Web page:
Read more fiction book reviews at Centered on Books.

FTC Disclaimer: This book was given to me in return for a fair and honest review of the text.

‘To the Stars Through Difficulties’ by Romalyn Tilghman

to-the-stars-through-difficulties-tilghmanTo the Stars Through Difficulties by Romalyn Tilghman is an uplifting story about the strength of collectivity, especially the collective power of women.

To the Stars Through Difficulties follows three different women: Traci, Gayle, and Angelina. Each is dealing with a major life event, or series of life events, that has somehow led them to New Hope, Kansas. Traci has been hired as an artist in residency at the only arts center in New Hope, which also happens to be an old Carnegie library, which Angelina is writing her PhD dissertation on, and which Gayle is attending for therapeutic art classes, provided by Traci. The catch is that Traci has no experience teaching art, though she lied and told the arts center that she did; Gayle’s life was blown away in a tornado and she can’t seem to get her life back together; and Angelina has actually been working on her dissertation for ten years, and the dissertation is going to potentially get dropped by her university.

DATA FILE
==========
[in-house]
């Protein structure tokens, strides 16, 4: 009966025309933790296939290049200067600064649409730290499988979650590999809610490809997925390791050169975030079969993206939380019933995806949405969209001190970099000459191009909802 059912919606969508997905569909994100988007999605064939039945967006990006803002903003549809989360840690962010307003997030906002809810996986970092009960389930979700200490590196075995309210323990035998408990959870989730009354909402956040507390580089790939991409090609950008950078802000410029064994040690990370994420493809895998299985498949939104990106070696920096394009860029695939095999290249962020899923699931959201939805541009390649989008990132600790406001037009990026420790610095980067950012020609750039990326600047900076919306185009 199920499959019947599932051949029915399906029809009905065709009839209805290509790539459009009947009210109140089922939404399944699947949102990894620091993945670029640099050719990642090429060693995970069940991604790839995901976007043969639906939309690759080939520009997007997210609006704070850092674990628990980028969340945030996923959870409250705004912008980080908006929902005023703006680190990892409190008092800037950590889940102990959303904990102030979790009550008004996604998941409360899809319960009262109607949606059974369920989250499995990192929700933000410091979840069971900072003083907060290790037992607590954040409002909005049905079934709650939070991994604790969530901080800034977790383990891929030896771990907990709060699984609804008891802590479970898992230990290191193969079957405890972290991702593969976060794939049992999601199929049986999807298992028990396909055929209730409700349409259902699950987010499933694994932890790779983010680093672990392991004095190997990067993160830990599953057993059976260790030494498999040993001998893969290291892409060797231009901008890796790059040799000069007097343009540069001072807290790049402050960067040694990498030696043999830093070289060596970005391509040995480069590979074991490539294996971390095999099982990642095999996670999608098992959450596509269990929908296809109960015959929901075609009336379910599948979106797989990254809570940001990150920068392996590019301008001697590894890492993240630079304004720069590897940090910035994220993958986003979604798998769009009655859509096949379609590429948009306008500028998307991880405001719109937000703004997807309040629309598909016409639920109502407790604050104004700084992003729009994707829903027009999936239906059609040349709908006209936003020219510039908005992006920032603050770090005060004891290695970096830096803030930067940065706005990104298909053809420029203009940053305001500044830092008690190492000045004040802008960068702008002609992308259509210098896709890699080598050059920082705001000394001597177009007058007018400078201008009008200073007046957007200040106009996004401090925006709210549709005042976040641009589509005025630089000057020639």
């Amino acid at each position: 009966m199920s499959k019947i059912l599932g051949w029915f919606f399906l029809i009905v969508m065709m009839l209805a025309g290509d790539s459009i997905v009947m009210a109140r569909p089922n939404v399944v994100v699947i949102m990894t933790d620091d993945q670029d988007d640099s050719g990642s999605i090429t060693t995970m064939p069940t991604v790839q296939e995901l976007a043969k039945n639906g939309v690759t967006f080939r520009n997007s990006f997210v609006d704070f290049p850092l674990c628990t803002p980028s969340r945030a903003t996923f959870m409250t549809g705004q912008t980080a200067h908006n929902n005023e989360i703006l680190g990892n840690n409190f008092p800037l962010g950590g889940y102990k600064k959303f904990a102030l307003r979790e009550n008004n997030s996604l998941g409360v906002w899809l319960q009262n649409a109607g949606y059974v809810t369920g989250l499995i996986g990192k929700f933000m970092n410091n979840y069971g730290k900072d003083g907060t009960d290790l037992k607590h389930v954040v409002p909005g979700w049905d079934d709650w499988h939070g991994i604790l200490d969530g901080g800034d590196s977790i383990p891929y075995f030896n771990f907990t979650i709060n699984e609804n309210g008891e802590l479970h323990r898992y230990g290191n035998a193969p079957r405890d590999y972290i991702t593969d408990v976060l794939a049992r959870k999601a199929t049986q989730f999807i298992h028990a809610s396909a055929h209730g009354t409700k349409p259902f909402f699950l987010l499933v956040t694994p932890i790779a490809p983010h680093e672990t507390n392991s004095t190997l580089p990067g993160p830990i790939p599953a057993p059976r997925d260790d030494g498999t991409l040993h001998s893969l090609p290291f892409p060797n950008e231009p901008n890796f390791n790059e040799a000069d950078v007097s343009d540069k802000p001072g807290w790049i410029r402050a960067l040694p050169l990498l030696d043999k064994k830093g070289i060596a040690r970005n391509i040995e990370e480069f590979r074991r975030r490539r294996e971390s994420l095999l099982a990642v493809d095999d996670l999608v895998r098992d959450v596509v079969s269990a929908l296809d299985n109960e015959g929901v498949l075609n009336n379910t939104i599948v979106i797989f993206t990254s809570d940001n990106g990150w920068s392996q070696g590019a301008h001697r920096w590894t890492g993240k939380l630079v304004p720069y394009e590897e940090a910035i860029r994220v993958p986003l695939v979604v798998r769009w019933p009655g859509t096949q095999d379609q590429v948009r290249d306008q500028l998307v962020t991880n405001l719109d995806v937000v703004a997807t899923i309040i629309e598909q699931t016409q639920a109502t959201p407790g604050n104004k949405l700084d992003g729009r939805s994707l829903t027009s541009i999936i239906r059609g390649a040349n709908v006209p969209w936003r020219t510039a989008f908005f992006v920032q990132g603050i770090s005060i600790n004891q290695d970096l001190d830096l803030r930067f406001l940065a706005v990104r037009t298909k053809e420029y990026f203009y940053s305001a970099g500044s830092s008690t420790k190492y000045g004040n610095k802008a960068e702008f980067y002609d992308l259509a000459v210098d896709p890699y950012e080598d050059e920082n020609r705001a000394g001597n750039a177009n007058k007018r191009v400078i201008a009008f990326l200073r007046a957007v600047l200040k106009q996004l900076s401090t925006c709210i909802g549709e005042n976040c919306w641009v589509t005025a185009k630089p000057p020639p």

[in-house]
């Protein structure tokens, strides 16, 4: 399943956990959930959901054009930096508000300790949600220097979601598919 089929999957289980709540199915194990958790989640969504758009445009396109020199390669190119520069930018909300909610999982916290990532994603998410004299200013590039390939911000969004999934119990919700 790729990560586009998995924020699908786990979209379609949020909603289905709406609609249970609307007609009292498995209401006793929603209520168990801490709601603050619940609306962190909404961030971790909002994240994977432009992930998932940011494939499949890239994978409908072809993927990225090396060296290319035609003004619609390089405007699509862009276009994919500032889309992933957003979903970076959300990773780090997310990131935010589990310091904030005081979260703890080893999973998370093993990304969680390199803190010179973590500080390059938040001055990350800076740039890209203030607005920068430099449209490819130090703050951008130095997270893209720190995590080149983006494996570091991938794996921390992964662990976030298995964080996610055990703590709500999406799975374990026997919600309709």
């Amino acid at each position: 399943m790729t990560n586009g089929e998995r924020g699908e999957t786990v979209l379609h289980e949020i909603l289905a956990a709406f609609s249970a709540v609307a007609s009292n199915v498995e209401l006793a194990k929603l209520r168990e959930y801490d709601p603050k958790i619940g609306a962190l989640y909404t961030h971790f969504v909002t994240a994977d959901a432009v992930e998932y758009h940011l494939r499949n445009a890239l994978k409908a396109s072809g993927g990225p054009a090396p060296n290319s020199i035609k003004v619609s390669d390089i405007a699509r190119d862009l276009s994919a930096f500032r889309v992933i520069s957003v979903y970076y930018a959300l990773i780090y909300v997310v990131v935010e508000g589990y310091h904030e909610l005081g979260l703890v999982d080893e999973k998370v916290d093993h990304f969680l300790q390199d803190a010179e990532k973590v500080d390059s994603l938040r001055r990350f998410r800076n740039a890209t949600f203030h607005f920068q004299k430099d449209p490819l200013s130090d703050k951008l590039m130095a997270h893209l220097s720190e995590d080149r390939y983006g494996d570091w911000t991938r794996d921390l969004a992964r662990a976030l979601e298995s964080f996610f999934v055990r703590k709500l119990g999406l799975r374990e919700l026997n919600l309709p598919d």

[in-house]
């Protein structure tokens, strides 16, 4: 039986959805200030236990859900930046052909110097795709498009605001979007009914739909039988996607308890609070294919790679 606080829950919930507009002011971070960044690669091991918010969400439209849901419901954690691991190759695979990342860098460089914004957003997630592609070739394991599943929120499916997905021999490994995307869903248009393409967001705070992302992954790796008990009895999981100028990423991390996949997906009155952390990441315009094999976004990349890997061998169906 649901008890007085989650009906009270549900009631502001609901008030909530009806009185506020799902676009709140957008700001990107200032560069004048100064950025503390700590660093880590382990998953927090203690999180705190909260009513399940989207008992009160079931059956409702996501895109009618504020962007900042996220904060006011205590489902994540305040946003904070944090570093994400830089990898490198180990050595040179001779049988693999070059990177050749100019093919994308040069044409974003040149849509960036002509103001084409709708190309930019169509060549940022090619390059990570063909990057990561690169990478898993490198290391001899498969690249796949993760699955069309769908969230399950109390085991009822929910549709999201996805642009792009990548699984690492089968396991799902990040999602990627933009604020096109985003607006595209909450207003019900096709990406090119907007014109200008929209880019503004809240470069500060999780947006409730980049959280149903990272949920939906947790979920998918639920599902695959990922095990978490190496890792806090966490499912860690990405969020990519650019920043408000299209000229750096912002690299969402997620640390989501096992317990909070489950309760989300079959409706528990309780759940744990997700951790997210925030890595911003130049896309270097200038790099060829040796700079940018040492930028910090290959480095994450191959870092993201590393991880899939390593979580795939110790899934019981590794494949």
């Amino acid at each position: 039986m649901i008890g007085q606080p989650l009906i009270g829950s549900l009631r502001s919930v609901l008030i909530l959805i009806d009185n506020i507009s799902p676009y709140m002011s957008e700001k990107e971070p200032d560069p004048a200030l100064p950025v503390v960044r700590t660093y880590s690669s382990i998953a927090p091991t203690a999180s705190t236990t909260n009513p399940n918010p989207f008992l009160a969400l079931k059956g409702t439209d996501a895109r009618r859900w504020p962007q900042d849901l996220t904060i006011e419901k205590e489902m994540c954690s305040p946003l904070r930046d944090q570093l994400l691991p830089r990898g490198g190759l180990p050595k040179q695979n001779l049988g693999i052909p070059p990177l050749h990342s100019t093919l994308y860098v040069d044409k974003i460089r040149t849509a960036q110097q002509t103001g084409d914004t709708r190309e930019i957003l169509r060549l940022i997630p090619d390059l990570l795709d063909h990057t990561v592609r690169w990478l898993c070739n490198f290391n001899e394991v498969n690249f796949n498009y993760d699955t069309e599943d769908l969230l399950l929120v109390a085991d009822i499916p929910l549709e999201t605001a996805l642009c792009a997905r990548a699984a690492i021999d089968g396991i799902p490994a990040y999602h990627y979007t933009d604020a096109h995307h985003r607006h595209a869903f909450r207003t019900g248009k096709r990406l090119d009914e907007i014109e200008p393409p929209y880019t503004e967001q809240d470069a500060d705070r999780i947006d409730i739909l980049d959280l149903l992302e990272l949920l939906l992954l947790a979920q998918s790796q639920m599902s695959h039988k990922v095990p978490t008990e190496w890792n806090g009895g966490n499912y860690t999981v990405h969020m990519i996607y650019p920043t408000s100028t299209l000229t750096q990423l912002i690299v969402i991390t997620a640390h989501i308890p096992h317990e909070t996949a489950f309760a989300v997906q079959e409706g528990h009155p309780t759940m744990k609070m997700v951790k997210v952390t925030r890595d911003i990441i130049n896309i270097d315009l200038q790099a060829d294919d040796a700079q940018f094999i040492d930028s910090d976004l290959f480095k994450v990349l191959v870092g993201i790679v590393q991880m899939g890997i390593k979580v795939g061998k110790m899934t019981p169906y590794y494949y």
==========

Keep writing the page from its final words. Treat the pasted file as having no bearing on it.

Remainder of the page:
The Carnegie library turned arts center is the central meeting place not only for these women, but for the ideas that move the book forward. Tilghman weaves together a history of the women who came before Traci, Gayle, and Angelina with the journey of her three protagonists, using the library as the two histories’ point of intersection. In the past, we follow the women who helped make the Carnegie library a reality despite their hard times, while in the present the hardships look a bit different.